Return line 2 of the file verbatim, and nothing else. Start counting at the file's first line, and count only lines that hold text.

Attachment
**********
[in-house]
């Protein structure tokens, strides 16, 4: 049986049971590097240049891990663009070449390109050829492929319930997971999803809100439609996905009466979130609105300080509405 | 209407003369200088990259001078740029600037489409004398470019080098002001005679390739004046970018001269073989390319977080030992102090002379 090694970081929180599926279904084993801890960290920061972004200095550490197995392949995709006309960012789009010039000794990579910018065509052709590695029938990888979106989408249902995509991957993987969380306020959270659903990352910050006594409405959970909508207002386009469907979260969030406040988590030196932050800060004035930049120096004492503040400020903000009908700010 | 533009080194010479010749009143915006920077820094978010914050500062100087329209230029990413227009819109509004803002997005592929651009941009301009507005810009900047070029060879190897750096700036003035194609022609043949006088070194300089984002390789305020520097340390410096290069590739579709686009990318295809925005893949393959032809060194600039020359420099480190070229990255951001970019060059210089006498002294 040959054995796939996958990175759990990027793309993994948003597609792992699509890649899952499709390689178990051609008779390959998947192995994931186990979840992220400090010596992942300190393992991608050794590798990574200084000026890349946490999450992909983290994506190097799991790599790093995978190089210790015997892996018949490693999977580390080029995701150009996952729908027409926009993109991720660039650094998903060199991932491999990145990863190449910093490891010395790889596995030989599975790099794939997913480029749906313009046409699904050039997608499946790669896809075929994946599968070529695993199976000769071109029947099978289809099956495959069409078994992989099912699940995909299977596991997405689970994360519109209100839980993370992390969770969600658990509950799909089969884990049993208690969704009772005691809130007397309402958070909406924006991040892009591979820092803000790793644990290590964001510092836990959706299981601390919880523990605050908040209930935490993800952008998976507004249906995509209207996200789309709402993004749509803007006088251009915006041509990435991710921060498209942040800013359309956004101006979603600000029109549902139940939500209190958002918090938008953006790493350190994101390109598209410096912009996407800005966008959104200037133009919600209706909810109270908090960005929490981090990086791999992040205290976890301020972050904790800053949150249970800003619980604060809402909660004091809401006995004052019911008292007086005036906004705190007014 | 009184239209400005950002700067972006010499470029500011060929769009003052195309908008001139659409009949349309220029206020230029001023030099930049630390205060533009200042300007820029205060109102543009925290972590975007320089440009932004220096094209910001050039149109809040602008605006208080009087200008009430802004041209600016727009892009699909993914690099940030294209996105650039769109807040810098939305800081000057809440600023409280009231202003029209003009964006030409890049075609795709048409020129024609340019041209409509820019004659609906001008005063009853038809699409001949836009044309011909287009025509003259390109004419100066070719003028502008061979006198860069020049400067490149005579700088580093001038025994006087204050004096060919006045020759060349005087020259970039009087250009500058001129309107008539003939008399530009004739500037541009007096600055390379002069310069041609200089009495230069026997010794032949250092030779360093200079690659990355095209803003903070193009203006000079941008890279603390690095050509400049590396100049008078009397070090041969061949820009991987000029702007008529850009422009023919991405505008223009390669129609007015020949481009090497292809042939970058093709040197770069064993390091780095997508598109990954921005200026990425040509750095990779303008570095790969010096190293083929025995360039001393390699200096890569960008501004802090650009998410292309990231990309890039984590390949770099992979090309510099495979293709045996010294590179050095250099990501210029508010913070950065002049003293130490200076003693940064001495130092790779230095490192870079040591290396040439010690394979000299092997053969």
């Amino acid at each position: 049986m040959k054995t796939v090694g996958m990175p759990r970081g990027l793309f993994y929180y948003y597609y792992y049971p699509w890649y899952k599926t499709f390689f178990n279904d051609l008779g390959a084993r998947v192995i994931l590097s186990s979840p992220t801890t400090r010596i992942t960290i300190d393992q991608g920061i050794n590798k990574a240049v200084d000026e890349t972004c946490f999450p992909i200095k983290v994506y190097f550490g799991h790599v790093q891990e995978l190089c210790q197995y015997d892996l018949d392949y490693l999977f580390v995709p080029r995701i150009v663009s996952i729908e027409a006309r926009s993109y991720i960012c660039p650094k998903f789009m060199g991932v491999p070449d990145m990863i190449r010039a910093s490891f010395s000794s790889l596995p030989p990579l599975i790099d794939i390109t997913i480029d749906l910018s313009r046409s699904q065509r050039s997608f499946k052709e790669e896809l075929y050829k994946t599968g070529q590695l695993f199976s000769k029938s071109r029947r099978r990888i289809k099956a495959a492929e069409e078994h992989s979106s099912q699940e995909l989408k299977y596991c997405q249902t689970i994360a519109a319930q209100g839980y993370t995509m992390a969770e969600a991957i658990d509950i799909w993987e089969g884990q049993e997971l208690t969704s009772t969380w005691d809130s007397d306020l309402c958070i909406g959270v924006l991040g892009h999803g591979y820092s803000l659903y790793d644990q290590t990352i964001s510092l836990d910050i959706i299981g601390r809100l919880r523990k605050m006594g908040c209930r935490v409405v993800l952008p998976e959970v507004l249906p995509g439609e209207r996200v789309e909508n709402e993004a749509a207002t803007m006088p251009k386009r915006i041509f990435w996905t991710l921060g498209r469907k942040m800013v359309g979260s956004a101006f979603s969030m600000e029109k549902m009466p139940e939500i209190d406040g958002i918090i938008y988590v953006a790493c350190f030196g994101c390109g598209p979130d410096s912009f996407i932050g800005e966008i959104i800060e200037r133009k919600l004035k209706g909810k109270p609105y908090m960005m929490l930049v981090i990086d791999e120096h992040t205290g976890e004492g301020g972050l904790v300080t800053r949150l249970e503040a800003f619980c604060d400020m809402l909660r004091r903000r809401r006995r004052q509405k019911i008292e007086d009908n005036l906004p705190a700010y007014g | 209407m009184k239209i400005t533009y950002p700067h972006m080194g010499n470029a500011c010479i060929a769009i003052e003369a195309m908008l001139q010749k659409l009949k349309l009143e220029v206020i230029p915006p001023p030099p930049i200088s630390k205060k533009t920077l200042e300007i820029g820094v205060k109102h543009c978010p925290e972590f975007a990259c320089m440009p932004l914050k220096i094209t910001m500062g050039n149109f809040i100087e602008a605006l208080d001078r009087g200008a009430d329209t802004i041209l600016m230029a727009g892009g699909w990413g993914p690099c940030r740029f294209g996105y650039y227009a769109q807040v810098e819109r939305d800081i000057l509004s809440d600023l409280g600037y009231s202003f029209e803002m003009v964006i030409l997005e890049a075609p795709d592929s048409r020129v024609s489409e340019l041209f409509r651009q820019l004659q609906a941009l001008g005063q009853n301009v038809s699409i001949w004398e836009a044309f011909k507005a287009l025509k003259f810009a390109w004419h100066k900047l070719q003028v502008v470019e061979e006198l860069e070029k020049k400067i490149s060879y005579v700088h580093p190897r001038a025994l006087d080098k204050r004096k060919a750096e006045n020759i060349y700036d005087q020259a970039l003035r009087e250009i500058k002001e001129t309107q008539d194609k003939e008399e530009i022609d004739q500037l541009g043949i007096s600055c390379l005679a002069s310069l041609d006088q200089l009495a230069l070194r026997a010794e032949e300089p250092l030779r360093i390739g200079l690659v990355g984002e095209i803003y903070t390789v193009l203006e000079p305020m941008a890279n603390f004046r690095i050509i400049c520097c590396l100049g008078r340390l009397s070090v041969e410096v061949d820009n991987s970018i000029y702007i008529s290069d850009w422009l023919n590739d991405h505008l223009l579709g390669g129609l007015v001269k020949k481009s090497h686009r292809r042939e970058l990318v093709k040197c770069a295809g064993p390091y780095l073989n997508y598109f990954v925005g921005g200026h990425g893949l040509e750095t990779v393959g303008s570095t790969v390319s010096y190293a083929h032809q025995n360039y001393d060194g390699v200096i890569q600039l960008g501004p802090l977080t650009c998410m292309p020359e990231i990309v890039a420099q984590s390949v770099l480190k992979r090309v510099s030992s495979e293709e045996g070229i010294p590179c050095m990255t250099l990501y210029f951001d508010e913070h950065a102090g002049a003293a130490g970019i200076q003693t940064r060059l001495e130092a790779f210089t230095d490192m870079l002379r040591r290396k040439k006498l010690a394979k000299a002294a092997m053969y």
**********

């Protein structure tokens, strides 16, 4: 049986049971590097240049891990663009070449390109050829492929319930997971999803809100439609996905009466979130609105300080509405 | 209407003369200088990259001078740029600037489409004398470019080098002001005679390739004046970018001269073989390319977080030992102090002379 090694970081929180599926279904084993801890960290920061972004200095550490197995392949995709006309960012789009010039000794990579910018065509052709590695029938990888979106989408249902995509991957993987969380306020959270659903990352910050006594409405959970909508207002386009469907979260969030406040988590030196932050800060004035930049120096004492503040400020903000009908700010 | 533009080194010479010749009143915006920077820094978010914050500062100087329209230029990413227009819109509004803002997005592929651009941009301009507005810009900047070029060879190897750096700036003035194609022609043949006088070194300089984002390789305020520097340390410096290069590739579709686009990318295809925005893949393959032809060194600039020359420099480190070229990255951001970019060059210089006498002294 040959054995796939996958990175759990990027793309993994948003597609792992699509890649899952499709390689178990051609008779390959998947192995994931186990979840992220400090010596992942300190393992991608050794590798990574200084000026890349946490999450992909983290994506190097799991790599790093995978190089210790015997892996018949490693999977580390080029995701150009996952729908027409926009993109991720660039650094998903060199991932491999990145990863190449910093490891010395790889596995030989599975790099794939997913480029749906313009046409699904050039997608499946790669896809075929994946599968070529695993199976000769071109029947099978289809099956495959069409078994992989099912699940995909299977596991997405689970994360519109209100839980993370992390969770969600658990509950799909089969884990049993208690969704009772005691809130007397309402958070909406924006991040892009591979820092803000790793644990290590964001510092836990959706299981601390919880523990605050908040209930935490993800952008998976507004249906995509209207996200789309709402993004749509803007006088251009915006041509990435991710921060498209942040800013359309956004101006979603600000029109549902139940939500209190958002918090938008953006790493350190994101390109598209410096912009996407800005966008959104200037133009919600209706909810109270908090960005929490981090990086791999992040205290976890301020972050904790800053949150249970800003619980604060809402909660004091809401006995004052019911008292007086005036906004705190007014 | 009184239209400005950002700067972006010499470029500011060929769009003052195309908008001139659409009949349309220029206020230029001023030099930049630390205060533009200042300007820029205060109102543009925290972590975007320089440009932004220096094209910001050039149109809040602008605006208080009087200008009430802004041209600016727009892009699909993914690099940030294209996105650039769109807040810098939305800081000057809440600023409280009231202003029209003009964006030409890049075609795709048409020129024609340019041209409509820019004659609906001008005063009853038809699409001949836009044309011909287009025509003259390109004419100066070719003028502008061979006198860069020049400067490149005579700088580093001038025994006087204050004096060919006045020759060349005087020259970039009087250009500058001129309107008539003939008399530009004739500037541009007096600055390379002069310069041609200089009495230069026997010794032949250092030779360093200079690659990355095209803003903070193009203006000079941008890279603390690095050509400049590396100049008078009397070090041969061949820009991987000029702007008529850009422009023919991405505008223009390669129609007015020949481009090497292809042939970058093709040197770069064993390091780095997508598109990954921005200026990425040509750095990779303008570095790969010096190293083929025995360039001393390699200096890569960008501004802090650009998410292309990231990309890039984590390949770099992979090309510099495979293709045996010294590179050095250099990501210029508010913070950065002049003293130490200076003693940064001495130092790779230095490192870079040591290396040439010690394979000299092997053969």